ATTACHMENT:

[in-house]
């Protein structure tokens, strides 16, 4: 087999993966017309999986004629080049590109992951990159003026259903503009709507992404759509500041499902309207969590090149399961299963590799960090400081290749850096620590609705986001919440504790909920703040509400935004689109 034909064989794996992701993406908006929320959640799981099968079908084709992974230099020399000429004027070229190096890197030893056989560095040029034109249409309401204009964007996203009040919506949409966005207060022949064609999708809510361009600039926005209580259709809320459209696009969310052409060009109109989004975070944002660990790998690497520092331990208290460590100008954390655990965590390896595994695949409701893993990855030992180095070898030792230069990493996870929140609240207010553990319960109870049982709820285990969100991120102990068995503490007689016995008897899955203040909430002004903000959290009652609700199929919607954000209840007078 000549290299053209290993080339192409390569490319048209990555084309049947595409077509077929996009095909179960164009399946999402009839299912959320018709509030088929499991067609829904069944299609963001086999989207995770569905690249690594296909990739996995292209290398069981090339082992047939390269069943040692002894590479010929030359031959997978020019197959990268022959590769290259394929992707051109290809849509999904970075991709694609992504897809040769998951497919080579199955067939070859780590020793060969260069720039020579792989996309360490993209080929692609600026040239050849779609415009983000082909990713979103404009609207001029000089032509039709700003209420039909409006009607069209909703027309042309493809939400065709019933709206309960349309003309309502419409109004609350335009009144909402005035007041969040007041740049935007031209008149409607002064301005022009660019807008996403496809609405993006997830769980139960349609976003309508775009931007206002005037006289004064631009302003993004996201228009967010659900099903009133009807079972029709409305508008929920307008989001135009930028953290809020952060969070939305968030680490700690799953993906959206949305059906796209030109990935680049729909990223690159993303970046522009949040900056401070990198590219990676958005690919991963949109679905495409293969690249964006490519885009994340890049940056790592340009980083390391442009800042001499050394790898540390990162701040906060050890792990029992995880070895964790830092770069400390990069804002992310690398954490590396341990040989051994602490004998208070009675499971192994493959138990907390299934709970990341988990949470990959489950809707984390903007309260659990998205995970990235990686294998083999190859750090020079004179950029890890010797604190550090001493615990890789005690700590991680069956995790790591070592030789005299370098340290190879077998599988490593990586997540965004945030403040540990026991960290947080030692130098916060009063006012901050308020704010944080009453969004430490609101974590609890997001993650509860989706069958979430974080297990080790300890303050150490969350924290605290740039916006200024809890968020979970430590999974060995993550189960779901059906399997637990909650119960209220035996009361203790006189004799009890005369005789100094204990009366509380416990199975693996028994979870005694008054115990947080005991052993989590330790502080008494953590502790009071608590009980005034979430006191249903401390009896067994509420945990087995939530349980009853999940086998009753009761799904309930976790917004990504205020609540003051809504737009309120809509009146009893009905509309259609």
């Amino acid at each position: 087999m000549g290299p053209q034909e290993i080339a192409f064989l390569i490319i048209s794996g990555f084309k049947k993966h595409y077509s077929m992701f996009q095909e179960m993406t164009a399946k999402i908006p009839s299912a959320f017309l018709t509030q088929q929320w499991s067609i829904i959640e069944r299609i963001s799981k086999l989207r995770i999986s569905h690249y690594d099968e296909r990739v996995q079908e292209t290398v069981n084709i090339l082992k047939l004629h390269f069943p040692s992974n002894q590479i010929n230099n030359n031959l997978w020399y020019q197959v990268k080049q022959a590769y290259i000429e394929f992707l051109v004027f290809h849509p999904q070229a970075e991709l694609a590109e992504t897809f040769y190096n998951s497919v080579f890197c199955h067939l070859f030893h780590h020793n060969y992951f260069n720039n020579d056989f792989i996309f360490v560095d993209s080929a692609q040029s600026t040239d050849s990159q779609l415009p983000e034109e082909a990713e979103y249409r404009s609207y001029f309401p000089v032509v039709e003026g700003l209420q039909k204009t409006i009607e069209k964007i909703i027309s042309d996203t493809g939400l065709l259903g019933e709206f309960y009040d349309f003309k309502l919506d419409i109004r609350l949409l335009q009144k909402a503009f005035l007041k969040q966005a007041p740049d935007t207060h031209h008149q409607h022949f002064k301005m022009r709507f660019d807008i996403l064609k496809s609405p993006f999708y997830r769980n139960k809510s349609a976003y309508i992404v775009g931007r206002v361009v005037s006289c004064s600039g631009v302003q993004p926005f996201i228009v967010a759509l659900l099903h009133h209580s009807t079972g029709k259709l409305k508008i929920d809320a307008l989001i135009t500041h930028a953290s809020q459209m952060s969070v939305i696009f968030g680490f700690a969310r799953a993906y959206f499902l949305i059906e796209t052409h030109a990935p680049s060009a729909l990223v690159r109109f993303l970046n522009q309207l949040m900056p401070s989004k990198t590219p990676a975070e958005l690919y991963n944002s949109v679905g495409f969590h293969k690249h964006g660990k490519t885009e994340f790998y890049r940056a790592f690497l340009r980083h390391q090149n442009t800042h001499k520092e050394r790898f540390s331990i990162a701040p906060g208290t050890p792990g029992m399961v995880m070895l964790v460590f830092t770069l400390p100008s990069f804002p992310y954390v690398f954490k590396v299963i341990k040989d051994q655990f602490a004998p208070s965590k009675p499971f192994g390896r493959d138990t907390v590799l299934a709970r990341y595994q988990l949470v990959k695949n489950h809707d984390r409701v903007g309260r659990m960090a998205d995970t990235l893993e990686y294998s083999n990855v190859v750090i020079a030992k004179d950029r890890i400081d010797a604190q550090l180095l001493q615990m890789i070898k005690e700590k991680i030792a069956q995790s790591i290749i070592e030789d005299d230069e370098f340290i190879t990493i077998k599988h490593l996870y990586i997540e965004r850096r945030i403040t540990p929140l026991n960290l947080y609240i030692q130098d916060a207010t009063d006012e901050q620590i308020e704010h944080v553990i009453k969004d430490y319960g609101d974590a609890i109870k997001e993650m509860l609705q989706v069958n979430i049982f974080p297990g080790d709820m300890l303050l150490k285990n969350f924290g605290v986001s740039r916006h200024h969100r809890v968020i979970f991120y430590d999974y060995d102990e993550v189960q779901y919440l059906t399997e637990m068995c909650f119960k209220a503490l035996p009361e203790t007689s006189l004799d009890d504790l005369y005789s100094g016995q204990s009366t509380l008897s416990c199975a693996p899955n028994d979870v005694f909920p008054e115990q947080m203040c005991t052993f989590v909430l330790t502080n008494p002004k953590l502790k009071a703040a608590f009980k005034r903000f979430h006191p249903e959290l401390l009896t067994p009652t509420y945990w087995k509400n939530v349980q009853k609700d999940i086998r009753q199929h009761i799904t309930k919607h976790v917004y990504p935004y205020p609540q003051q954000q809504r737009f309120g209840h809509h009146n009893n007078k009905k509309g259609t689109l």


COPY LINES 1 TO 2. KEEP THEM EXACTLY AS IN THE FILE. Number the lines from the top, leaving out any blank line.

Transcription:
[in-house]
């Protein structure tokens, strides 16, 4: 087999993966017309999986004629080049590109992951990159003026259903503009709507992404759509500041499902309207969590090149399961299963590799960090400081290749850096620590609705986001919440504790909920703040509400935004689109 034909064989794996992701993406908006929320959640799981099968079908084709992974230099020399000429004027070229190096890197030893056989560095040029034109249409309401204009964007996203009040919506949409966005207060022949064609999708809510361009600039926005209580259709809320459209696009969310052409060009109109989004975070944002660990790998690497520092331990208290460590100008954390655990965590390896595994695949409701893993990855030992180095070898030792230069990493996870929140609240207010553990319960109870049982709820285990969100991120102990068995503490007689016995008897899955203040909430002004903000959290009652609700199929919607954000209840007078 000549290299053209290993080339192409390569490319048209990555084309049947595409077509077929996009095909179960164009399946999402009839299912959320018709509030088929499991067609829904069944299609963001086999989207995770569905690249690594296909990739996995292209290398069981090339082992047939390269069943040692002894590479010929030359031959997978020019197959990268022959590769290259394929992707051109290809849509999904970075991709694609992504897809040769998951497919080579199955067939070859780590020793060969260069720039020579792989996309360490993209080929692609600026040239050849779609415009983000082909990713979103404009609207001029000089032509039709700003209420039909409006009607069209909703027309042309493809939400065709019933709206309960349309003309309502419409109004609350335009009144909402005035007041969040007041740049935007031209008149409607002064301005022009660019807008996403496809609405993006997830769980139960349609976003309508775009931007206002005037006289004064631009302003993004996201228009967010659900099903009133009807079972029709409305508008929920307008989001135009930028953290809020952060969070939305968030680490700690799953993906959206949305059906796209030109990935680049729909990223690159993303970046522009949040900056401070990198590219990676958005690919991963949109679905495409293969690249964006490519885009994340890049940056790592340009980083390391442009800042001499050394790898540390990162701040906060050890792990029992995880070895964790830092770069400390990069804002992310690398954490590396341990040989051994602490004998208070009675499971192994493959138990907390299934709970990341988990949470990959489950809707984390903007309260659990998205995970990235990686294998083999190859750090020079004179950029890890010797604190550090001493615990890789005690700590991680069956995790790591070592030789005299370098340290190879077998599988490593990586997540965004945030403040540990026991960290947080030692130098916060009063006012901050308020704010944080009453969004430490609101974590609890997001993650509860989706069958979430974080297990080790300890303050150490969350924290605290740039916006200024809890968020979970430590999974060995993550189960779901059906399997637990909650119960209220035996009361203790006189004799009890005369005789100094204990009366509380416990199975693996028994979870005694008054115990947080005991052993989590330790502080008494953590502790009071608590009980005034979430006191249903401390009896067994509420945990087995939530349980009853999940086998009753009761799904309930976790917004990504205020609540003051809504737009309120809509009146009893009905509309259609």